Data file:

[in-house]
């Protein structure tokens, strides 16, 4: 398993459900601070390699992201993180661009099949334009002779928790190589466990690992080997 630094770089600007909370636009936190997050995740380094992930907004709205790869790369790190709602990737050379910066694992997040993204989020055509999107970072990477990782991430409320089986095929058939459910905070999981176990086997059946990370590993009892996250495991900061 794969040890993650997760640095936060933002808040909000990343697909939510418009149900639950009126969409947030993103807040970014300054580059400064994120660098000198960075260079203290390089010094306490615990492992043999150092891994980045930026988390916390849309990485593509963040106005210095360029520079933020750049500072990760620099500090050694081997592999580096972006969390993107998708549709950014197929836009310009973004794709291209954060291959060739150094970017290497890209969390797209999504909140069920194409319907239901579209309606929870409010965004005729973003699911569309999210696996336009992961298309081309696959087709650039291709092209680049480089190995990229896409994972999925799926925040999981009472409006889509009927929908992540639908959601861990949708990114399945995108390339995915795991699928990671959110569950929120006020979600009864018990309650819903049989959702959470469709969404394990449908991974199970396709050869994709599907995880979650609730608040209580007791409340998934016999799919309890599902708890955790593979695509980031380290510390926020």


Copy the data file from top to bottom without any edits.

[in-house]
């Protein structure tokens, strides 16, 4: 398993459900601070390699992201993180661009099949334009002779928790190589466990690992080997 630094770089600007909370636009936190997050995740380094992930907004709205790869790369790190709602990737050379910066694992997040993204989020055509999107970072990477990782991430409320089986095929058939459910905070999981176990086997059946990370590993009892996250495991900061 794969040890993650997760640095936060933002808040909000990343697909939510418009149900639950009126969409947030993103807040970014300054580059400064994120660098000198960075260079203290390089010094306490615990492992043999150092891994980045930026988390916390849309990485593509963040106005210095360029520079933020750049500072990760620099500090050694081997592999580096972006969390993107998708549709950014197929836009310009973004794709291209954060291959060739150094970017290497890209969390797209999504909140069920194409319907239901579209309606929870409010965004005729973003699911569309999210696996336009992961298309081309696959087709650039291709092209680049480089190995990229896409994972999925799926925040999981009472409006889509009927929908992540639908959601861990949708990114399945995108390339995915795991699928990671959110569950929120006020979600009864018990309650819903049989959702959470469709969404394990449908991974199970396709050869994709599907995880979650609730608040209580007791409340998934016999799919309890599902708890955790593979695509980031380290510390926020």